After two pandemic-stricken years defined by new travel restrictions and reduced mobility for airlines, at least one region — the Middle East — is moving in the opposite direction.
Saudi Arabia, in conjunction with a visit by U.S. President Joe Biden, said on July 14 that it would open its airspace to all airlines. That effectively means an end to restrictions on aircraft flying to and from Israel, which currently must fly around Saudi airspace. Reuters, citing a U.S. official, reported that the Saudi government would soon grant Israeli airlines overflight access, as well allow direct charter flights from Israel for Muslims participating in the annual hajj pilgrimage in Mecca.
The relaxation of restrictions follows a 2020 agreement that established nonstop flights between Israel and the United Arab Emirates — flights for which Saudi Arabia made an exception and allowed through its airspace. Today, Emirates, Etihad Airways, FlyDubai, and Wizz Air’s Abu Dhabi division all take advantage of that exception with nonstop flights to Tel Aviv. Gulf Air also flies between Bahrain and Israel. And, Saudi Arabia made an exception in 2018 for Air India to overfly the country on its flights to Tel Aviv.
The three main Israeli airlines — El Al, Arkia, and Israir — offer scheduled service to the United Arab Emirates. However, the latest move by Saudi Arabia stops short of allowing the airlines to offer scheduled flights to its territory. But that could be the next step given Saudi’s push to diversify its economy away from fossil fuels and increase tourist numbers.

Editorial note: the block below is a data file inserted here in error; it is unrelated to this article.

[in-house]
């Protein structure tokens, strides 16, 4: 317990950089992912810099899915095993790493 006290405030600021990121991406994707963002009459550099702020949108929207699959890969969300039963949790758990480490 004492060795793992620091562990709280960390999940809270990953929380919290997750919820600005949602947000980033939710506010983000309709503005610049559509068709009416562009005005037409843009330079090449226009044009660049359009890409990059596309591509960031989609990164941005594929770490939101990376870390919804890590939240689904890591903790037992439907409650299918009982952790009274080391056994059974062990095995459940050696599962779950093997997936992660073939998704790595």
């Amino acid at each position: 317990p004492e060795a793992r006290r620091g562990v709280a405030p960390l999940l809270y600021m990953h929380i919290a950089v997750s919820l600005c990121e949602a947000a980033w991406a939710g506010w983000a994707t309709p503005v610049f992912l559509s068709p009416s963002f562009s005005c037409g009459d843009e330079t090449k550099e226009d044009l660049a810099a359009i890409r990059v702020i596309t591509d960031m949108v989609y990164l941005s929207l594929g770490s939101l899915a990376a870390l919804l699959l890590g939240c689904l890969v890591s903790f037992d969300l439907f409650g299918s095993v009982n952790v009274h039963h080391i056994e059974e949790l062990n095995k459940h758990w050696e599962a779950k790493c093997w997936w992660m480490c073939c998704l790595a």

El Al is best positioned to benefit from the reopening of Saudi airspace. Even absent the opportunity to serve the country, the carrier’s routes to countries like India and Thailand will benefit from shorter routings that saves time and fuel. El Al could add more India flying — particularly now that it is not at a competitive disadvantage to Air India — as well as new routes to other points in Southeast Asia. Flying through Saudi airspace also makes potential service to Australia a more realistic possibility.
Israeli airlines, however, still must avoid much of the Middle East’s airspace, including the skies over Iran, Iraq and Syria.
Economic motivations for Saudi’s airspace reopening aside, Gulf countries and Israel are becoming closer diplomatically because of geopolitical considerations, particularly the common security threat they see in Iran. The U.S., a provider of financial and military assistance to both Israel and the Gulf states, likewise views Iran as a threat to its interests.
The easing of Saudi’s restrictions, even in a limited state, is certainly a welcome development for airlines. All the more so at a time when China’s airline market is barely open to foreign airlines, and Russian airspace remains closed to most airlines following its invasion of Ukraine.